According to the budget, a CCPC with passive investment assets of less than $1 million at a 5 per cent rate of return would be unaffected by the proposal and could continue to earn up to $500,000 in active business income at the small business tax rate.
“Private company owners typically don’t have pension plans or medical benefits so a lot of them are saving money for retirement in their private companies,” said Triantafyllos. “So where they do save and invest passively they will be negatively impacted by these changes.”
Salgado said the main message here is for people to review their investment strategies especially if they have passive investments within corporations. “See where you fall between the $50,000 and $150,000 and then look at the impact that’s going to have on your ability to use the small business deduction.
“If you haven’t been using RRSPs and all you’re doing is [using] corporate passive investments and if you are generating above the $150,000 in passive income, then now is probably the right time to look at plan B,” said Salgado.
He cautioned, however, that people should never pull out funds from a corporation without thinking about the personal level of tax that will take place if they withdraw.
A second measure will apply to corporations paying tax at the general rate, which can trigger a refund of taxes paid on investment income. This could give them an unintended tax advantage because they can choose to pay out dividends from their active business income and receive a tax refund on investment income. The proposed measure will place limits on the timing and conditions to receive a refund.
The passive investment issue was just one major tax proposal the federal government brought forward last summer dealing with CCPCs — and the most controversial. Changes to rules involving dividends and capital gains were withdrawn. Income splitting or “sprinkling” did go ahead this year, although many were hoping the government would back off on that in the budget.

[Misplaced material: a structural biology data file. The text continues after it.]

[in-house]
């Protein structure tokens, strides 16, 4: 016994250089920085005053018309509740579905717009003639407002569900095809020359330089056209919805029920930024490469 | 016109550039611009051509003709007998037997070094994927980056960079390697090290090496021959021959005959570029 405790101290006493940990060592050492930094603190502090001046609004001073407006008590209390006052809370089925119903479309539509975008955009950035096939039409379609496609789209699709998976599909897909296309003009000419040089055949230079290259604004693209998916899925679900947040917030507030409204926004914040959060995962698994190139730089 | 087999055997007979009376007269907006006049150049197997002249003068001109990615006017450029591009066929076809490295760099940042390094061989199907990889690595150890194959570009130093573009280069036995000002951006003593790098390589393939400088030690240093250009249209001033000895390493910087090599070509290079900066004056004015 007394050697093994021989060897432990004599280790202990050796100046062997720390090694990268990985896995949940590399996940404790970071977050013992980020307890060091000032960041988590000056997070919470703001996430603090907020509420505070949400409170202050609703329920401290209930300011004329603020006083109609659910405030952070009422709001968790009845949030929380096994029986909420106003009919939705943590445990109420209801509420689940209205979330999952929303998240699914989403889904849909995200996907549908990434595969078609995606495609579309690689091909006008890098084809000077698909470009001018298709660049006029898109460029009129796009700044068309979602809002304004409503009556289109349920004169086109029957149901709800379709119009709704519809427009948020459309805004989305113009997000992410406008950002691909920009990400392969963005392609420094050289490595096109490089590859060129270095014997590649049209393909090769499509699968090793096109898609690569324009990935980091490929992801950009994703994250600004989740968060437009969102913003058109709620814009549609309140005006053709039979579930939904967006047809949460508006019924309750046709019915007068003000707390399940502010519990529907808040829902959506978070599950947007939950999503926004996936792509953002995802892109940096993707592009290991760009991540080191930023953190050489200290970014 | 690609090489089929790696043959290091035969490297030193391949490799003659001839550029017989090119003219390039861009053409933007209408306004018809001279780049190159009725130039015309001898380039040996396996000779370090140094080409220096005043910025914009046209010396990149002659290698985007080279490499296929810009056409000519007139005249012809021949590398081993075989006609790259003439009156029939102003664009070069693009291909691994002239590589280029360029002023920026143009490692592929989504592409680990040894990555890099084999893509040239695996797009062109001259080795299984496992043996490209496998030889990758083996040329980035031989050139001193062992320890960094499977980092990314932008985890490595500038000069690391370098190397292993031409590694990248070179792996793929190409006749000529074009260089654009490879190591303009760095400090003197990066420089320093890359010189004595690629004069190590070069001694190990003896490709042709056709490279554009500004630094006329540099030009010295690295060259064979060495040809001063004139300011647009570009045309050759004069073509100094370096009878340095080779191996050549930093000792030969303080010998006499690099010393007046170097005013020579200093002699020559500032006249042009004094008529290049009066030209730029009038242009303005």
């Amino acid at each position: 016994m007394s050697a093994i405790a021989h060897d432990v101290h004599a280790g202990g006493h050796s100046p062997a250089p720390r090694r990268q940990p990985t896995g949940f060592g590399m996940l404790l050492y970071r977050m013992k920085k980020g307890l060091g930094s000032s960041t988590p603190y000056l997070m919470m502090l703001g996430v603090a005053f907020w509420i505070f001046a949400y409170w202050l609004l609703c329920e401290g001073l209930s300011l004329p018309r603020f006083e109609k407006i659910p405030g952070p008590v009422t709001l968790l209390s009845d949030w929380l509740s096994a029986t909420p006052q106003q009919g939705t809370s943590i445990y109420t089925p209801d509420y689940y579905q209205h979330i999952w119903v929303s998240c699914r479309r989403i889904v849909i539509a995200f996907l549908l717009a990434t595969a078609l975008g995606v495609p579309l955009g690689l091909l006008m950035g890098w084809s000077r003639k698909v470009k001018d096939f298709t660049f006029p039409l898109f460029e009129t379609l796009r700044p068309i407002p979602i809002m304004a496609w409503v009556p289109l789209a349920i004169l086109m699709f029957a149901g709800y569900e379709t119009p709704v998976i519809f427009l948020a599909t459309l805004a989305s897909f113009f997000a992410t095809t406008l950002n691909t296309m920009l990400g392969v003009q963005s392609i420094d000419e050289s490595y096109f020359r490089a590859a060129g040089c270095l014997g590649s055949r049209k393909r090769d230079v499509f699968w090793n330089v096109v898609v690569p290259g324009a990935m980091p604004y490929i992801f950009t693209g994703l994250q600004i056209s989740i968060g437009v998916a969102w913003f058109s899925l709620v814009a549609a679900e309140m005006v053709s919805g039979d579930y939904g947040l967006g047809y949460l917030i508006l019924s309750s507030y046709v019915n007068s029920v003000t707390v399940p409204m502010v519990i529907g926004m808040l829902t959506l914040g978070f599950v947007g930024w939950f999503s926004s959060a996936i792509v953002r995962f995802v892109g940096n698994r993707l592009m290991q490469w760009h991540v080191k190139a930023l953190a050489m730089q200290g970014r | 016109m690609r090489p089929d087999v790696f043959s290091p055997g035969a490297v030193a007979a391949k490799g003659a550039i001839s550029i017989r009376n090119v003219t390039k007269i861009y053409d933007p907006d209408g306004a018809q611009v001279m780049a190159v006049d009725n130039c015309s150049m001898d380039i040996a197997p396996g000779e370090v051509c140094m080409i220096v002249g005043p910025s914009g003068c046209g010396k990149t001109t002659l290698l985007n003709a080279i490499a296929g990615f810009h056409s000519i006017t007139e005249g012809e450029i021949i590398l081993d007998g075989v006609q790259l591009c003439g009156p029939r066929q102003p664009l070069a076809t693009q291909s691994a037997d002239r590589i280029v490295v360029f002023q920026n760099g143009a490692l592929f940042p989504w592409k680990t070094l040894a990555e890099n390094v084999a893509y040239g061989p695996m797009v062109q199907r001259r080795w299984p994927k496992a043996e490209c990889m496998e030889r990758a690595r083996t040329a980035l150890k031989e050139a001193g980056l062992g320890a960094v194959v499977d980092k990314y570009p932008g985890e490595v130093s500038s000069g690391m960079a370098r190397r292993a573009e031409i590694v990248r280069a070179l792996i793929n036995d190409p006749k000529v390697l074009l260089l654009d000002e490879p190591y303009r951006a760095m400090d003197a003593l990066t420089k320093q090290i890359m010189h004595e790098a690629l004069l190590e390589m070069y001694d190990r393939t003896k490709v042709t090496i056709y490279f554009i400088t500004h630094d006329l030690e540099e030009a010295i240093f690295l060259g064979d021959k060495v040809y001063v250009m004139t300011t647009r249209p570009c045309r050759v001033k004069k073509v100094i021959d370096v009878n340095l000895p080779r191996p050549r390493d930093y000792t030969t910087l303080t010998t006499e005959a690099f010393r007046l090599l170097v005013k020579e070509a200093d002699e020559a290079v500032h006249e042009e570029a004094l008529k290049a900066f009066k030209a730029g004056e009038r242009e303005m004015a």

For its part, the Canadian Federation of Independent Business (CFIB) said it intends to lobby MPs and senators for more changes to small business tax rules, including deferral of the income-splitting rules and a full exemption for spouses.
CFIB president Dan Kelly said small businesses are facing major cost pressures in the coming years, including higher costs for CPP/QPP, carbon tax/pricing and higher minimum wages in some provinces.
“On top of that, entrepreneurs know that today’s deficits are tomorrow’s taxes. The lack of a plan to get Canada out of deficit spending is deeply troubling,” added Kelly.
Another budget proposal was an extension of a rule on Registered Disability Savings Plans (RDSPs). Currently in place is an option to appoint a “qualifying family member” as the account holder when the RDSP beneficiary is not mentally capable of looking after the account themselves, said Curtis Davis, senior consultant, tax, retirement and estate planning services at Manulife in Toronto. That provision was set to expire at the end of this year, but it has now been extended until the end of 2023.
“This prevents a lot of unnecessary court appearances and court procedures just to get that personal representative in place for purposes of the RDSP,” said Davis.
Protections for pensions in bankruptcy were also on the minds of federal government leaders. Ottawa said it will consult with stakeholders on the issue as part of a wider approach to addressing retirement security for Canadians.